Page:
If you're not the waiting type, visit the links below and try it on for size.  Heed the warnings, and if you hit any snags visit the forums and holler!

Source: XDA-Developers; via Android Central forums

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3 years ago

Koobe and Qualcomm announce next-gen e-reader with mirasol display


Koobe, one of the greater China market's biggest maker of e-reader devices, has partnered with Qualcomm today at the Taipei International Book Fair to announce the mirasol display equipped Jin Yong reader.  Named after the modern Chinese-language novelist of the same name, the Jin Yong reader features a 1GHz Snapdragon processor, a custom OS built on Android 2.3 base, and a 5.7-inch XGA (1024 x 768) mirasol display with a screen resolution of 223 ppi. According to Simon Hsu, general manager of Koobe, Inc., 

Users of the Jin Yong Reader have come to expect a compelling reading experience in terms of both content and functionality.  By incorporating mirasol displays into this advanced version, we will offer our customers a new and compelling experience by adding color and interactive content without sacrificing outdoor visibility and battery life.

This sounds like quite the combination for an e-reader device.  The Jin Yong reader supposedly has a battery with enough power for "weeks of reading under typical usage", where typical usage means about a half hour of daily reading.  It's hardly likely we'll be seeing this one in the US, but hopefully someone manufacturers an e-reader with Qualcomm's mirasol display stateside.  Hit the break for the full press release.

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3 years ago

Bugdroid gets busy at Gasparilla [AC After Dark]


OK, OK. Maybe first thing in the morning was a wee bit early for that "smartphones in the bathroom" survey. Mea culpa. And we're not sure any time of day makes this one any better. So we're not even going to put the actual picture on the front page here. If you want to see that bugdroid is doing behind our own Lloyd here, you're going to have to click the source link below. But be forwarned: It'll offend a lot of people, and rightfully so, especially if you have daughters.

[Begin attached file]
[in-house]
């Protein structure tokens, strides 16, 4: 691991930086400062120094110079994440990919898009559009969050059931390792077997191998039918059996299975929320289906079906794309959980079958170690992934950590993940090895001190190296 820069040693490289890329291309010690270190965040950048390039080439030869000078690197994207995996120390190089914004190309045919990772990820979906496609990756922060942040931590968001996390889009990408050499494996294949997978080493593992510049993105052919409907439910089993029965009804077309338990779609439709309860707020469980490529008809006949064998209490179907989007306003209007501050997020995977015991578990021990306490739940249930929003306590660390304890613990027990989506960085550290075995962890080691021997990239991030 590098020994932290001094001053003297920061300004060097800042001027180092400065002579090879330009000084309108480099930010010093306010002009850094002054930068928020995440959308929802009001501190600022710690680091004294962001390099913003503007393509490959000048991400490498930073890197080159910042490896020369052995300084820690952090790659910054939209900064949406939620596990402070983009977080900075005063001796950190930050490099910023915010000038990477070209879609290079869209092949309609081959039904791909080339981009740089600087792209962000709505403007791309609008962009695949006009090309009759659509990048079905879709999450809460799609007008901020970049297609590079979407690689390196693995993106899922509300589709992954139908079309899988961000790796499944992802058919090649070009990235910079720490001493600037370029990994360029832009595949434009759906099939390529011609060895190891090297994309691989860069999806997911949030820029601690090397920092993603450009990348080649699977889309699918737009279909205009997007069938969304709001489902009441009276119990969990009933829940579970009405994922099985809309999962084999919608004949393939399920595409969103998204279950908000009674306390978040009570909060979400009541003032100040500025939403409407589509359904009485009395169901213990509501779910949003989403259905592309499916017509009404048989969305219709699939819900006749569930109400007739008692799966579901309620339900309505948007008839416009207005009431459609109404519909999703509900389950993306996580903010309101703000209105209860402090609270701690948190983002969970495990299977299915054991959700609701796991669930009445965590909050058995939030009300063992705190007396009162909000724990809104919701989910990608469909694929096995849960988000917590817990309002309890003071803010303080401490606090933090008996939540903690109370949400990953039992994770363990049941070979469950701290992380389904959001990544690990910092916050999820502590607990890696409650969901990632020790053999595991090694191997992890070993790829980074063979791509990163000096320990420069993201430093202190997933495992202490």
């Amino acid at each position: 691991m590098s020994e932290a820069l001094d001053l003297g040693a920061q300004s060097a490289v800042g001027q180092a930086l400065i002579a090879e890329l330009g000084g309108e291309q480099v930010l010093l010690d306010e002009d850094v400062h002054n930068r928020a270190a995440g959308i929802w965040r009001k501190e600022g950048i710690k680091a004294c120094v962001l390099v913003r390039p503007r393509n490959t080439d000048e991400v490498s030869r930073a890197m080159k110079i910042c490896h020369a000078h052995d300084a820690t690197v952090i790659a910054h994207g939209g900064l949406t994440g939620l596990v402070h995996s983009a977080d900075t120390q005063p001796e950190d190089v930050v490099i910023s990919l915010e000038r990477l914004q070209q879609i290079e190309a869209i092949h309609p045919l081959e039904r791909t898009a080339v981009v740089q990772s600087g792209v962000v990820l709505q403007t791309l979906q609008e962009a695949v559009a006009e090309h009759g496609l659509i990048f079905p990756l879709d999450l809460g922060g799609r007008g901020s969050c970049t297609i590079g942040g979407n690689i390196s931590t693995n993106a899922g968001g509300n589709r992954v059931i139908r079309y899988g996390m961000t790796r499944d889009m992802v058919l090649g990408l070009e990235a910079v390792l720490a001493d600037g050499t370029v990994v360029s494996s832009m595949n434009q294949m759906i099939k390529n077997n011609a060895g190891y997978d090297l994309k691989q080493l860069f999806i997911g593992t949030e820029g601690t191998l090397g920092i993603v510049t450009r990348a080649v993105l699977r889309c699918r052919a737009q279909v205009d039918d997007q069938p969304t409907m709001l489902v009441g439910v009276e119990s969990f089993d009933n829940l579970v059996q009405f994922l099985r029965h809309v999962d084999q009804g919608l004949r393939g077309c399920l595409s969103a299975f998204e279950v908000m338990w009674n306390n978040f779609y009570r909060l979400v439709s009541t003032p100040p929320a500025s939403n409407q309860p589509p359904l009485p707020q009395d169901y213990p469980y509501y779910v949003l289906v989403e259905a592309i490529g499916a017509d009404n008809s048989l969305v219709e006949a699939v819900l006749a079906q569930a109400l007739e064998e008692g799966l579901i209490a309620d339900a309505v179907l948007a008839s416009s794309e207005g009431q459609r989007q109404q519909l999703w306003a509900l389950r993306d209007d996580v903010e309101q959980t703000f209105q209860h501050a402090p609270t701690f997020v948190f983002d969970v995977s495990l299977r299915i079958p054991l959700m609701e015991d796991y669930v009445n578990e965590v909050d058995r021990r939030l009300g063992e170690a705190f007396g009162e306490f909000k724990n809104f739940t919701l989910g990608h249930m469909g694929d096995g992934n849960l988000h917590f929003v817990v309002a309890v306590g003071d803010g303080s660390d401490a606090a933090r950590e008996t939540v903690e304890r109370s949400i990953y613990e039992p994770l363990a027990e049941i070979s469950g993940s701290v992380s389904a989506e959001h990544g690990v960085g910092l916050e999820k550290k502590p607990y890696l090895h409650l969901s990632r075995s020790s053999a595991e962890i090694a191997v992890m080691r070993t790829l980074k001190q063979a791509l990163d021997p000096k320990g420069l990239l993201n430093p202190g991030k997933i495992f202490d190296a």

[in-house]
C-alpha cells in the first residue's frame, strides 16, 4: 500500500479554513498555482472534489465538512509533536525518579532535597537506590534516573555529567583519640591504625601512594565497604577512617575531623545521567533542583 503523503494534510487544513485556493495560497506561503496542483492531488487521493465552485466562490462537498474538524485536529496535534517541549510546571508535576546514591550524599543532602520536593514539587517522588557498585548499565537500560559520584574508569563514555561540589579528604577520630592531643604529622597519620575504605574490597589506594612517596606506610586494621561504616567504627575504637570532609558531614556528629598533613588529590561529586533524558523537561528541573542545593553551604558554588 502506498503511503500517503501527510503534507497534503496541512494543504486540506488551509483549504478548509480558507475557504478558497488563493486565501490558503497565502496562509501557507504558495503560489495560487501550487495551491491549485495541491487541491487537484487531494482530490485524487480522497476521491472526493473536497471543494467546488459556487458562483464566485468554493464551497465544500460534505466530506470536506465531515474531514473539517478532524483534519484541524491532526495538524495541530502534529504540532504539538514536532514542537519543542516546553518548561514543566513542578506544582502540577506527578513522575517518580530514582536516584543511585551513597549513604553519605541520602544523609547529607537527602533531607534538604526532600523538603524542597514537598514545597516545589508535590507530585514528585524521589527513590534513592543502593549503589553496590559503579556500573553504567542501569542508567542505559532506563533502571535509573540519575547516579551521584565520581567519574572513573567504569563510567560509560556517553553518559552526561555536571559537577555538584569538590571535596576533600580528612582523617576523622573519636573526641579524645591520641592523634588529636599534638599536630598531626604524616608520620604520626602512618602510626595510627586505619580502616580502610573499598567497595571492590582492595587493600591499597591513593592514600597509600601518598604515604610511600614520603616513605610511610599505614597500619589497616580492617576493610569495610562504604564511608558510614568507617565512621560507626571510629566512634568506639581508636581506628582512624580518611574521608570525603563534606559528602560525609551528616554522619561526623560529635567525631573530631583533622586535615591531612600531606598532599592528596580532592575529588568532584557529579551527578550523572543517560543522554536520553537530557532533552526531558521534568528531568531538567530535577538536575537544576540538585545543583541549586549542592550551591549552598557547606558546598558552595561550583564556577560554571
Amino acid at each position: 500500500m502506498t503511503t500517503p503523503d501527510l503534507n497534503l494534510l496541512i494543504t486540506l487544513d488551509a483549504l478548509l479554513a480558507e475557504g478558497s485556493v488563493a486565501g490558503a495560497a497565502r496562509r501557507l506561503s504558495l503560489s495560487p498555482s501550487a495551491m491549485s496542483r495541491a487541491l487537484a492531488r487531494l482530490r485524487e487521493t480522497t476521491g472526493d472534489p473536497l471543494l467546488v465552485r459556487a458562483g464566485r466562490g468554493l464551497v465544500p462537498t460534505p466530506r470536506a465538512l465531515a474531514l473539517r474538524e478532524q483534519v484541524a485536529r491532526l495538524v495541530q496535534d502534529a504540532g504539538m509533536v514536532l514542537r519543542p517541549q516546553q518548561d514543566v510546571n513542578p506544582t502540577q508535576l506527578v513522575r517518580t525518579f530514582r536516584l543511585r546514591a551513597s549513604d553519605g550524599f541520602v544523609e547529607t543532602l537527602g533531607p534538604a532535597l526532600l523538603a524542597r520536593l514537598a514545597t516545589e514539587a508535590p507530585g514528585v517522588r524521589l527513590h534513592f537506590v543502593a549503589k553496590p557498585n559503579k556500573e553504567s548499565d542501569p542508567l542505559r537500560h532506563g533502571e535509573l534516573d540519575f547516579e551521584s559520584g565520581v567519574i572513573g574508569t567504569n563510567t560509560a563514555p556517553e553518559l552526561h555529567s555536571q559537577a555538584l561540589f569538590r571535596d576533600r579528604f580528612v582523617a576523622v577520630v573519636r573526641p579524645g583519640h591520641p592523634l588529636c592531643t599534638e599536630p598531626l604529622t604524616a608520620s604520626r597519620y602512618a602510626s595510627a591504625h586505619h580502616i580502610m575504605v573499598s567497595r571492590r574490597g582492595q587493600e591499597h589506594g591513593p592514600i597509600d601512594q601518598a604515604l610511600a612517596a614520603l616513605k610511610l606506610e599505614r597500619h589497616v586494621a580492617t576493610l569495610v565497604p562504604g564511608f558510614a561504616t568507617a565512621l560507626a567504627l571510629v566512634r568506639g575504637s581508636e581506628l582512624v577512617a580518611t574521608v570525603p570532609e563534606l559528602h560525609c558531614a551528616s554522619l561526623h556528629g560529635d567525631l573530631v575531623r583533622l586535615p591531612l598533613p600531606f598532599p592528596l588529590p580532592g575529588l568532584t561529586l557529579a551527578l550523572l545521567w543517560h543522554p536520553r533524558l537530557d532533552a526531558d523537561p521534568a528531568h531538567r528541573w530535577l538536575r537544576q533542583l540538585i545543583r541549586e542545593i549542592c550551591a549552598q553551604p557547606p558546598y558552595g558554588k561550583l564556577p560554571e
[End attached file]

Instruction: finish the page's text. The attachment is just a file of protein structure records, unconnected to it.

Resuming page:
On the other hand, if you've ever been to Mardi Gras in New Orleans, or Fantasy Fest in Key West, or San Francisco's Bay to Breakers or Folsom Street Fair, or New York City in general, you've seen worse.  

This one comes to us from the Gasparilla Pirate Festival in Tampa, which essentially is a mashup of Mardi Gras and pirates and booze and more pirates, with a little extra booze thrown in. (Tampa also brought us Android at the Redbull Flugtag event, too.) Some parts of Gasparilla are more familiy friendly than others -- you can guess which category this one falls in. Anyhoo, hit the link if you wanna see the bugdroid doing something we bet Google would prefer not see him do.

Souce: WTSP.com Gasparilla Parade Photos; Thanks, Jim!

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3 years ago

Four ways Android is doing exactly what it's supposed to do


You say tomato, I say tomahto. You say potato, I say potahto. And that's where we stand on the state of Android, at least compared to Mark Spoonauer of Laptopmag. Mark, whose opinion we certainly respect, tonight in a "Spoon Fed" blog post titled "Why Android is broken," highlights four reasons why he believes Android is "more vulnerable than ever," despite activating more than 700,000 devices a day. 

So is Android really doomed? At the rate it's been growing, can it be doomed? Let's break down Mark's points.

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3 years ago

Symantec updates its scary (but wrong) Counterclank 'malware' claims


Symantec has "adjusted" its statement to Computer World that as many as 5 million Android users may be affected by the latest bit of malware, coming to the conclusion that the applications in question are simply using an aggressive ad network SDK.  This mirrors the statement issued by Lookout, as well as our own.  (And as well as Computer World's Android Power faction.)

After initially telling users that the "malicious code" found in 13 Android Market applications was malware and capable of data theft and other nefarious activity, Symantec now says the apps in question are more akin to Windows adware and not inherently malicious.